Thomas Grantonic was 20 when he was killed in France, in 1945, during World War II.
By JoANNE VIVIANO
VINDICATOR STAFF WRITER
BOARDMAN -- The 3-cent stamp, featuring an eagle encircled with stars, reads Win the War.
The postmark, dated Feb. 20, 1945, is from Mingo Junction, Ohio.
And the red handwriting, marking the envelope deceased, tells of a soldier who never made it home.
Thomas Grantonic never received the letter. The 20-year-old Army soldier died nine days after it was mailed.
It was returned unopened to his mother and stayed that way until her sons found it among her belongings after her death.
The return address let Thomas' brothers know that the letter was written by "Johnnie Grantonic," who was 16 when he sent the letter to his brother, stationed in France during World War II.
"I've missed him all the time," said John Grantonic, now 72, of Boardman Township.
Grantonic said his brothers Eddie and Georgie brought the letter to his home in October 2000 and watched as he opened the nearly 56-year-old letter.
"If you don't think that was an emotional moment," Grantonic said. "You talk about the chills, the emotions."
The letter tells an older brother overseas about daily life in Mingo Junction, a town described by Grantonic as "three hills, two valleys and one huge steel mill."
Two brothers in war
"Dear Tommy," the letter begins, "I haven't anything to do so I've just decided to write to you. The last letter I wrote it went to Georgie so this one goes to you because I'm taking turns writing to both of you."
Georgie also was serving in the war, stationed in Okinawa, Japan. The two brothers had enlisted together, leaving what Grantonic remembers as "a very empty house." A front window displayed two blue stars in their absence.
The letter tells of the young Johnnie's struggles with algebra ("boy it's really crumby") and the flying 9-inch airplane he received from the "Jack Armstrong" radio show for "one box top and a nickle."
"I got two of them, a British Fulmar and a German Heinkle fighter," the letter says. "The Heinkles just about all shot up but the Fulmar really flies."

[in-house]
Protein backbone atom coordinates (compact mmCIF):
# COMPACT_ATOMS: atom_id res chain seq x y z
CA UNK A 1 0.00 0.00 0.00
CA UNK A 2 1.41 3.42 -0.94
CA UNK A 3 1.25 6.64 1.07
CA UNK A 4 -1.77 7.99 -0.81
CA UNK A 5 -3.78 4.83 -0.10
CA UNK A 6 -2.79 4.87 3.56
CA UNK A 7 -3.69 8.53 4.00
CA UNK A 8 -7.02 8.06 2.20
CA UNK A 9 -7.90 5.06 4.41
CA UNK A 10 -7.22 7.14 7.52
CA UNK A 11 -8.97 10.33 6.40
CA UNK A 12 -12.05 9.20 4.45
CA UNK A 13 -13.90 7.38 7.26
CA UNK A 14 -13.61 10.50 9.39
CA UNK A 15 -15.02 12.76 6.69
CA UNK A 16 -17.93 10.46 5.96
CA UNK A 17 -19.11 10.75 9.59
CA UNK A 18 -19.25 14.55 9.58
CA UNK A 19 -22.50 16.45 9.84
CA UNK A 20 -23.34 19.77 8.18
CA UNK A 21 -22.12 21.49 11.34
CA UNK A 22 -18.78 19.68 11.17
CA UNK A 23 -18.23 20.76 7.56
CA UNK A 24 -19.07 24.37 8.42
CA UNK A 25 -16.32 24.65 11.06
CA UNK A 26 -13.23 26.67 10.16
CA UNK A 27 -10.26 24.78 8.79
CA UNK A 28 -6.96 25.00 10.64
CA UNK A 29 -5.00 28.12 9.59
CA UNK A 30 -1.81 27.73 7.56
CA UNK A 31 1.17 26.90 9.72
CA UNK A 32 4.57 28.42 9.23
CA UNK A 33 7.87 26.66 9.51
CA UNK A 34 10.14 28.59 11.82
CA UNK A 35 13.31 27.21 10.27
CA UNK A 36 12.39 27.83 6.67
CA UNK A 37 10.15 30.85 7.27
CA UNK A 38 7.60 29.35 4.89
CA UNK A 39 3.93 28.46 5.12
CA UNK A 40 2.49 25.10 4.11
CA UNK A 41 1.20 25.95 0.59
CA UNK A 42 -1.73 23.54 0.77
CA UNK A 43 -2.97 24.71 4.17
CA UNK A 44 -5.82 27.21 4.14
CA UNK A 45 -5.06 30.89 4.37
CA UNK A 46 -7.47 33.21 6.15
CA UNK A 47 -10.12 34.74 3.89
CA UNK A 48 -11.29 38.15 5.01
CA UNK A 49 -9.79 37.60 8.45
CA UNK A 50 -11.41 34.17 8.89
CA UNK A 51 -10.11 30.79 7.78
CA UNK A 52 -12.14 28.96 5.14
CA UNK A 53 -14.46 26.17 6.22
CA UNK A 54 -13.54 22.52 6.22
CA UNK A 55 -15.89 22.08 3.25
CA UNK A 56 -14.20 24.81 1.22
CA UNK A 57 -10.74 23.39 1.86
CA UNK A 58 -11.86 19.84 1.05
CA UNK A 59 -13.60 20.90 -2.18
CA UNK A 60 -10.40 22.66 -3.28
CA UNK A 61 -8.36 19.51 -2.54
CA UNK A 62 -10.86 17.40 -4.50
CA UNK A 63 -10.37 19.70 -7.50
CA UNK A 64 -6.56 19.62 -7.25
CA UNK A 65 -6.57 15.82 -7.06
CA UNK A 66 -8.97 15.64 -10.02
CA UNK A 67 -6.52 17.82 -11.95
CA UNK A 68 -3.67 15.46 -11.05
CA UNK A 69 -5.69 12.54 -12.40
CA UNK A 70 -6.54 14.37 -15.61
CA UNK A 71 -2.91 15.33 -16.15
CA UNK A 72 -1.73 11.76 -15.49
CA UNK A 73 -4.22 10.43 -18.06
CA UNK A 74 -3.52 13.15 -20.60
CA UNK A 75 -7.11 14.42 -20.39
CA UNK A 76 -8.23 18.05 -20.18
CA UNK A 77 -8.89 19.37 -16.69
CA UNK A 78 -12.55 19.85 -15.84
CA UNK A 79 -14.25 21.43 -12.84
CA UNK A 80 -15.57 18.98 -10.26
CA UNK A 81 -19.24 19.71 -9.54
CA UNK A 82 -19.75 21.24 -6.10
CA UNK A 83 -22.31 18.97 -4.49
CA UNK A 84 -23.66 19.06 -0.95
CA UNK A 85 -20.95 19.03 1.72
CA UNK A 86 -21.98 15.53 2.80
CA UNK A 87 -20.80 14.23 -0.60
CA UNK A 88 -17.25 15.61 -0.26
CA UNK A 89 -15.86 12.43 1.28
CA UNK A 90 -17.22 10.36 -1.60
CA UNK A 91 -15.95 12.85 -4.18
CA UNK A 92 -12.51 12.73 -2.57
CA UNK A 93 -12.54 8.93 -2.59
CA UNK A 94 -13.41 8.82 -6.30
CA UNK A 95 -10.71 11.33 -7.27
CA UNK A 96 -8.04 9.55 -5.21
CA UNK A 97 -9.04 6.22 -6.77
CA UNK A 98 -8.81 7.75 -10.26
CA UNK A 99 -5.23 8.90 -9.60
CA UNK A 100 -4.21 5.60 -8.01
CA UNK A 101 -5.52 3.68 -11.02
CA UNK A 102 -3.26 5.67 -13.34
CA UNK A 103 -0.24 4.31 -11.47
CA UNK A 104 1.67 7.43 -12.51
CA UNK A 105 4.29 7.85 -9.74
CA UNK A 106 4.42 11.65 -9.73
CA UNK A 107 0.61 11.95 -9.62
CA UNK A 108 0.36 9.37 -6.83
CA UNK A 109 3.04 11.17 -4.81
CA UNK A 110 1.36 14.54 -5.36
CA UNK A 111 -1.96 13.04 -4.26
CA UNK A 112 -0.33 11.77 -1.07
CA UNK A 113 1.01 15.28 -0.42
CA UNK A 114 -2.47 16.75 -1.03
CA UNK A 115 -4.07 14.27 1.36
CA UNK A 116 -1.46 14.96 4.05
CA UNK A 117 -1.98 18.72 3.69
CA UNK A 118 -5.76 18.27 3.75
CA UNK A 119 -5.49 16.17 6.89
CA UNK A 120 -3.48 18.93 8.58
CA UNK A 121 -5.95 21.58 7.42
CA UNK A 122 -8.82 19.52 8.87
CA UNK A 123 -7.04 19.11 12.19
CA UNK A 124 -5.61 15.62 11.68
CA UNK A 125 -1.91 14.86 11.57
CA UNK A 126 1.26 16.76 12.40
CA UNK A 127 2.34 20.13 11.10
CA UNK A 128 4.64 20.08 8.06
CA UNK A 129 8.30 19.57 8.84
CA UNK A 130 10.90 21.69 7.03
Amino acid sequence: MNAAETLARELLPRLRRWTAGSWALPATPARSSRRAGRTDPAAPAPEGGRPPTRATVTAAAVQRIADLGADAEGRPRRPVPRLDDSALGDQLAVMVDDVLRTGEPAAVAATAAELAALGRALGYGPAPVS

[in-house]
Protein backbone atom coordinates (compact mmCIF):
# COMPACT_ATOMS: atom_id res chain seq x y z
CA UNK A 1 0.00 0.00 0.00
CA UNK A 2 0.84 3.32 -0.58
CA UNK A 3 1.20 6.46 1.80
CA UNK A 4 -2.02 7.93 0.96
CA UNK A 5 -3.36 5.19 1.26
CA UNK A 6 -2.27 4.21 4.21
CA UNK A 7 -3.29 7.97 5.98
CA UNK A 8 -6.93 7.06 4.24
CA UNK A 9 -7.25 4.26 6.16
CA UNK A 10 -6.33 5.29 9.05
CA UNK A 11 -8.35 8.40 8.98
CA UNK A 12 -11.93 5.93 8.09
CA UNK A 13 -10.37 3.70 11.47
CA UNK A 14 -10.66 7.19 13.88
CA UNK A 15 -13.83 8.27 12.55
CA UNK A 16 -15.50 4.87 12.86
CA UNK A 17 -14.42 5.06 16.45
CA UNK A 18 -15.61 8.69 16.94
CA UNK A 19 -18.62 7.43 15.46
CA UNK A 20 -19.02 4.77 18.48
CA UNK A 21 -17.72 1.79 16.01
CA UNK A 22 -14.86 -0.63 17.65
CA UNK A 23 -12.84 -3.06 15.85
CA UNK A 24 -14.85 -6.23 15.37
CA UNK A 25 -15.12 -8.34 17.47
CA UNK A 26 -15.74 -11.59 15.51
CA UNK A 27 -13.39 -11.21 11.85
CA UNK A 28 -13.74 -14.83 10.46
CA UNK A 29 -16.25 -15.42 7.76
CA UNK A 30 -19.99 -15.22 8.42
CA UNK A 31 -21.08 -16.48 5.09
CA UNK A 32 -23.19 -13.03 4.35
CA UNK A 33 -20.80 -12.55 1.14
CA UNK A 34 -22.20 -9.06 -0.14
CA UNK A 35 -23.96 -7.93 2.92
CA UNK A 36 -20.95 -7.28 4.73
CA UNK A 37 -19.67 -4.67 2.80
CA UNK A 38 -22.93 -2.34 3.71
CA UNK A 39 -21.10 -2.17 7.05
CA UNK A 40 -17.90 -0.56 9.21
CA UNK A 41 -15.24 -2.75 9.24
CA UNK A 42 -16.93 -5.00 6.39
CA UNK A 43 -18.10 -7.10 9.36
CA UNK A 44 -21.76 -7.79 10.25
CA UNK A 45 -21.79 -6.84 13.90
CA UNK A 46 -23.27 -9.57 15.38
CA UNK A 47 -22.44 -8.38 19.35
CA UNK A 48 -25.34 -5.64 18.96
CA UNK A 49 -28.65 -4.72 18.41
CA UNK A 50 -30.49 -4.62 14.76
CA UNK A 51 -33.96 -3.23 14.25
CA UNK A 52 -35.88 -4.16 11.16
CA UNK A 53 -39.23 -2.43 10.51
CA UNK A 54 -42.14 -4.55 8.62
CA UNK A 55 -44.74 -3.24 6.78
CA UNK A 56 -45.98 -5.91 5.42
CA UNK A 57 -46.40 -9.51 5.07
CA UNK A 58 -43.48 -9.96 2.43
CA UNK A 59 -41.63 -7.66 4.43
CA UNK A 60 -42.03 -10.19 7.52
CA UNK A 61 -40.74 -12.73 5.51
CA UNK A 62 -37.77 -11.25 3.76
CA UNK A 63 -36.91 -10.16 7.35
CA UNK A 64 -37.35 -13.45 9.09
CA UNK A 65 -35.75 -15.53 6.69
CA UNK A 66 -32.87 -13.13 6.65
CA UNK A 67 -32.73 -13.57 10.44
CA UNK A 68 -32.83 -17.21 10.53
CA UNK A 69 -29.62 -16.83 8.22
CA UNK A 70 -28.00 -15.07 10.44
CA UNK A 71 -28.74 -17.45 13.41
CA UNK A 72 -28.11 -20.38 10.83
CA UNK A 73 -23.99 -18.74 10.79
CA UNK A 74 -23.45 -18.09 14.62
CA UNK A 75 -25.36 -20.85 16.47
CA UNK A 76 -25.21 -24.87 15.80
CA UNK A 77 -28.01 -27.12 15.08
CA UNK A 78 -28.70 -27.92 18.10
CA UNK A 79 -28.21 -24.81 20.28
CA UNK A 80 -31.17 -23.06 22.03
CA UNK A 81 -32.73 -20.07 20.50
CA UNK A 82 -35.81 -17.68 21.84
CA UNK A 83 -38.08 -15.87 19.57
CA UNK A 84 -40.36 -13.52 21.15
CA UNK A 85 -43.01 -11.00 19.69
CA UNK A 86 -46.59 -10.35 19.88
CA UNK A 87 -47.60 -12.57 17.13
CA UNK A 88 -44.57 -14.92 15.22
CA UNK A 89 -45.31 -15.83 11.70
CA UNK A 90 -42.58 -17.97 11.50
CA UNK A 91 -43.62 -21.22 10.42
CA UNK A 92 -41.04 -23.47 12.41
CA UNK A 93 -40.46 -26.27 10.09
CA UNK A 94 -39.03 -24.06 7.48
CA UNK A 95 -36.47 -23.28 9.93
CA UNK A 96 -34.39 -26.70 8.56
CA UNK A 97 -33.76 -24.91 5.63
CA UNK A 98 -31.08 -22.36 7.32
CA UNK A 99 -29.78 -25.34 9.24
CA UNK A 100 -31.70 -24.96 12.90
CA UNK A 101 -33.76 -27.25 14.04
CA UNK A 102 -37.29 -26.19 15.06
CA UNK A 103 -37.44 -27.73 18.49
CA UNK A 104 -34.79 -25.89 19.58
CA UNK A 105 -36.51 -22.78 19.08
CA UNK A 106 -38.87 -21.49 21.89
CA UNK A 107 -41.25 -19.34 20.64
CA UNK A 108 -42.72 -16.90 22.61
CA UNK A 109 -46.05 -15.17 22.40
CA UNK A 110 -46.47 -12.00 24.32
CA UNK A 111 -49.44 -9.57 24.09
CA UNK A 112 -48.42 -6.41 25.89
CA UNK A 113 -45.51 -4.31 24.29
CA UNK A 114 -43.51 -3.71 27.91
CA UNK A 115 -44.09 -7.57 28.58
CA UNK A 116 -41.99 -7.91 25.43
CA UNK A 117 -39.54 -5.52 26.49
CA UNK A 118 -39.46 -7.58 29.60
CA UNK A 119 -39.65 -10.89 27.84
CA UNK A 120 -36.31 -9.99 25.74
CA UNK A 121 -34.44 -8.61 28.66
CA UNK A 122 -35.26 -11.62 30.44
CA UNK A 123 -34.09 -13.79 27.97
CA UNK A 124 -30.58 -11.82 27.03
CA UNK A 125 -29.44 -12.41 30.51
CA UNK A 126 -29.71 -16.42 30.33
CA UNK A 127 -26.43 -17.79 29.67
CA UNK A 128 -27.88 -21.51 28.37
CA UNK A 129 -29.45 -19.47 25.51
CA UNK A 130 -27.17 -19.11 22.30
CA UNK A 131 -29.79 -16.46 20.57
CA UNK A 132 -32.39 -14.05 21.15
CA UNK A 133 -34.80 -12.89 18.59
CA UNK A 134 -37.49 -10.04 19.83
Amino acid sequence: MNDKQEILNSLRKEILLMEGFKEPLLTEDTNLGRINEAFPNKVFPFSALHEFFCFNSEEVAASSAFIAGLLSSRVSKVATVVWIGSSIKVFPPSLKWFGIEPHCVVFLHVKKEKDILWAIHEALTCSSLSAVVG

The letter also tells of Georgie's sending $10 to each of his younger siblings at home. The young Johnnie writes that he will put his $10 in the bank and that Georgie wants Mary Agnes, their sister, to use hers for clothes for school because she was set to start kindergarten that fall.
It refers to foreign money mailed home by Tommy. ("Boy were we surprised to see all the different kinds of it.")
The letter is signed "Your brother Johnnie" and ends with a P.S.: "I made a kite and boy does it fly nice (when there's wind.)"
Grantonic remembers the day the telegram came to alert the family that Tommy had died.
"I was coming home from school, walking up the top of the hill and I saw a taxi in front of the house. My grandmother ... told me that Tommy was killed. It was just like a numbness. I went in the house and my mom was crying like crazy. I was in shock."
Grantonic gazed into the distance, as if looking into the past.
"I can still see that taxi," he said. "I can still see my grandmother standing by the porch."
The letter has brought back some memories and also linked Grantonic with a man who served in the same regiment and company as Tommy. Its envelope marked deceased also listed the name of a Capt. L. E. Lenig. Using the Internet, Grantonic tracked down Lenig in Dallas.
The former Army captain told him he did not recall Tommy, but remembered serving in the company in Colmar, France. He described the area as a "hell hole," Grantonic said. He told Grantonic there were shells and bullets and referred to it as a "tough part of the war in France."
It was in Colmar that Tommy died March 2, 1945. Grantonic said he is not sure how his brother died, but the last letter from him told of his firing mortars with the Germans volleying them back.
Grantonic described his brother, an altar boy at St. Agnes Church in Mingo Junction, as "very mild-mannered, very quiet, he got along with everybody."
Grantonic said he'll visit his brother's grave in Mount Calvary Cemetery in Steubenville in honor of Memorial Day today.
"We were a very close family," he said. "And when they went, who would think something would happen to them?"